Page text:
Finally, subscription rates for the Hellascom digital circuit network will rise by 10 per cent, and those for Hellaspac will come down by about 15 per cent.

    Mr. Lambrou said the extra revenue the increases are estimated to yield is in the region of 22.5 billion drachmas.


    Government spokesman Dimitris Reppas yesterday welcomed an agreement brokered by a government delegation to the dispute between Canadian firm TVX Gold and local residents opposed to the establishment of a gold processing plant in the Halkidiki region in northern Greece.

    "The government will keep its promise to protect the environment," Mr. Reppas said.

    A government delegation on Monday concluded an agreement that the gold processing plant be created as far as possible from the administrative limits of the Olympiada and Varvara villages, after local residents staged a 10-month blockade of the road lead ing to the entrance to the Kassandra mines, saying they feared the effects on local tourism and the environment. TVX Gold Hellas last week threatened to pull out of the 65 billion drachma investment by yesterday if the protests did not end.


    The Athens Stock Exchange was the focus of a working breakfast in New York yesterday, when ASE President Manolis Xanthakis, president of the Capital Market Commission Stavros Thomadakis and the deputy governor of the Bank of Greece Panayiotis Thomopoulos presented the emerging role of the ASE to institutional investors.

    Senior executives of 12 listed companies on the ASE took part in the event, outlining the present-day profile of the Greek economy and prospects for development.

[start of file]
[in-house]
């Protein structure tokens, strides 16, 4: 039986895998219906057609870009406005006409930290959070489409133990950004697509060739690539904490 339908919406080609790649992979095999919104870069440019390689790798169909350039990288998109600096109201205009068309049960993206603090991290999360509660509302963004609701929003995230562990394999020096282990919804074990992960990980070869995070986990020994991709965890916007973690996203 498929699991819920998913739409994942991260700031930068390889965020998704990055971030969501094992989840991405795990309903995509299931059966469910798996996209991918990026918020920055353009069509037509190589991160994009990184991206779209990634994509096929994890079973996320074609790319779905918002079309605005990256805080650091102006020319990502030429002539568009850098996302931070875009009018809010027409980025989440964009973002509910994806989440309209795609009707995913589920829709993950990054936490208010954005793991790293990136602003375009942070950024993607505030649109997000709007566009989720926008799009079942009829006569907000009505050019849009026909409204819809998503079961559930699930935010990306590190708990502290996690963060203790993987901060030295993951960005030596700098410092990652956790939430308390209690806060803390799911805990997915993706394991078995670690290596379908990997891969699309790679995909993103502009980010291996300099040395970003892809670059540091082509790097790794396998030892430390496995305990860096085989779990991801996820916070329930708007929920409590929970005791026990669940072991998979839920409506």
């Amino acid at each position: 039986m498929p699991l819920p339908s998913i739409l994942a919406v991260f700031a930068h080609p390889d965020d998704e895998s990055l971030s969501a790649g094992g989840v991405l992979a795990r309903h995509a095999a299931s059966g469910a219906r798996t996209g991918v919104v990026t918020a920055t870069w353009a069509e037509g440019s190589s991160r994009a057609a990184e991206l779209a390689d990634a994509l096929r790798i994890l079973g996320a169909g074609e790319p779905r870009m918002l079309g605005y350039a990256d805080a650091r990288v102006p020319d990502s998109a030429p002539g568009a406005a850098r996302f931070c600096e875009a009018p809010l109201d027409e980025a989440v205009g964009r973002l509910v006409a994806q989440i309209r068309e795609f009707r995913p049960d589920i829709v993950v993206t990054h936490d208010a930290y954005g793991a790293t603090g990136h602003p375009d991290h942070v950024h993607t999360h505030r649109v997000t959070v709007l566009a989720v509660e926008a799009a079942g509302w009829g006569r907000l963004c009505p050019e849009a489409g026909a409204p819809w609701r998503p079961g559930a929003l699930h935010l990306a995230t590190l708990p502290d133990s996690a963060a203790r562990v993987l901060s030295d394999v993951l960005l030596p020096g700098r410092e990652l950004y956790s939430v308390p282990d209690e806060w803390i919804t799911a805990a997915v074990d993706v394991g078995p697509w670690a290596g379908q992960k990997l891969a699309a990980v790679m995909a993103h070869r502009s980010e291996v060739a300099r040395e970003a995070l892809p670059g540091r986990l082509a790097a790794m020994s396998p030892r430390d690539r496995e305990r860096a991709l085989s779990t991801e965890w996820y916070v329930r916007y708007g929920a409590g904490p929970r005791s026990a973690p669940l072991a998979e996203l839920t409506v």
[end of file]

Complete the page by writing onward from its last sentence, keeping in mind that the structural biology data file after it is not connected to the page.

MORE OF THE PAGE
Messrs. Xanthakis, Thomadakis and Thomopoulos visited the editorial offices of the "Forbes" and "Institutional Investors" magazines and met with representatives of international brokerage firms Salomon Brothers and Merrill Lynch.

    Merrill Lynch representatives said that the ASE initiative to brief investors about Greek activity was "necessary" and that it was particularly important now that the political climate in Greece has stabilised.

    The Greek delegation was due to leave for Boston yesterday for another presentation, following a meeting with representatives of "Fortune" magazine.

    WEATHER

    Sunny to partly cloudy with rain in the mountainous regions. Temperatures in Athens will range from 13-18C and in Thressaloniki from 10-14C.

    SPORTS

    Sports Undersecretary Andreas Fouras yesterday expressed his full satisfaction regarding cooperation with the International Amateur Athletic Federation (IAAF) for the World Athletics Championship in Athens next year, following a meeting with IAAF general secretary Istvan Gyulai.

    "I am glad because we are in a climate of full confidence with IAAF delegates. We will succeed in having an impeccable organisation of the games, which will be the springboard for Greece contesting the 2004 Olympiad," he said.

    FOREIGN EXCHANGE (Buying)

    U.S. dlr 238.060 Can. dlr.176.477, Australian dlr. 189.224 Pound sterling 379.539, Irish punt 382.376, Cyprus pd 510.979, French franc 45.896, Swiss franc 188.306 Belgian franc 7.532, German mark 155.109 Finnish mark 51.743, Dutch guilder 138.290 Danish Kr. 40.521, Swedish Kr. 36.065, Norwegian Kr. 36.605, Austrian Sh. 22.049, Italian lira (100) 15.555 Yen (100) 211.455 Spanish Peseta 1.844, Portuguese Escudo 1.540.

    (C.E.)

    (M.S.)